Minnie Horvath - High School Biology Teacher - UChicago Woodlawn
Stephanie Poindexter - Postdoctoral Associate, Sensory Morphology and Genetic Anthropology at Boston University.
Megan Flynn - 4th year Orthopaedic Resident - Cleveland Clinic
Lucia Cortejoso - PharmD in Hospital General Univeritario, Spain
Mary Young - Medical Resident
High School students
Maggie Colten - Currently an undergraduate at the University of Chicago.
Johanna Kahn -
Research directions in the clinical implementation of pharmacogenomics - An Overview of US programs and projects. Volpi S, Bult C, Chisholm RL, Deverka P, Ginsburg G, Jacob HJ, Kasapi M, McLeod HL, Roden D, Williams MS, Green ED, Rodriguez LL, Aronson S, Cavallari LH, Denny JC, Dressler L, Johnson JA, Klein TE, Leeder S, Piquette-Miller M, Perera MA, Rasmussen-Torvik L, Rehm HL, Ritchie M, Skaar T, Wagle N, Weinshilboum R, Weitzel KW, Wildin R, Wilson J, Manolio TA, Relling MV. In press, Clin. Pharm. & Therap. 2018.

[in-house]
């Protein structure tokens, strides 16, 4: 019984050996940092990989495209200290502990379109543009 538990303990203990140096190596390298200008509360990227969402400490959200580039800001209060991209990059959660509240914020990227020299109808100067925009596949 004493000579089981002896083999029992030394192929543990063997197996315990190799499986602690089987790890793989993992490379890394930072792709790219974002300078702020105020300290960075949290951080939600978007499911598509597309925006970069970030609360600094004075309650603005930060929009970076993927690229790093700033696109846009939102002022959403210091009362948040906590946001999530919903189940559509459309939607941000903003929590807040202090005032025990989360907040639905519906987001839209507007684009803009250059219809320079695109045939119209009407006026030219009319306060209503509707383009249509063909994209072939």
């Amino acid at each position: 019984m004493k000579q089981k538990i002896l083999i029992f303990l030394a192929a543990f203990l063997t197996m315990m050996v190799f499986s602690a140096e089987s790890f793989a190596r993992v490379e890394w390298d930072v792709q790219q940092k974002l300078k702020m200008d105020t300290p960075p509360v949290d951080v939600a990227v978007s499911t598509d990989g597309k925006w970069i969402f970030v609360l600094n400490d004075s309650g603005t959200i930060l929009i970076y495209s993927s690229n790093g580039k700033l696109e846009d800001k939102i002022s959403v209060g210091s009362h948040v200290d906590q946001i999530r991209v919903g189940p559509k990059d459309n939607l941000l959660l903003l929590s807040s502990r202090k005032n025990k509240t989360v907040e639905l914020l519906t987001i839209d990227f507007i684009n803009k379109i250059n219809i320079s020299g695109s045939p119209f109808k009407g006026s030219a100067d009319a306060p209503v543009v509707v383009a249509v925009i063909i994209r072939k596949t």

Clinical pharmacogenetics implementation consortium (cpic) guideline for pharmacogenetics-guided warfarin dosing: 2017 update. Johnson JA, Caudle KE, Gong L, Whirl-Carrillo M, Stein CM, Scott SA, Lee MT, Gage BF, Kimmel SE, Perera MA, Anderson JL, Pirmohamed M, Klein TE, Limdi NA, Cavallari LH, Wadelius M. Clin Pharmacol Ther. 2017 Sep; 102(3):397 – 404, 2017.
Integrated analysis of genetic variation and gene expression reveals novel variant for increased warfarin dose requirement in African Americans. Hernandez W, Gamazon ER, Aquino-Michaels K, Smithberger E, Patel S, O’Brien TJ, Harralson AF, Kittles RA, Barbour A, Tuck M, McIntosh SD, Douglas JN, Konkashbaev A, Cavallari LH, Perera MA. J Thromb. Haemost. Apr; 15(4):735 – 743, 2017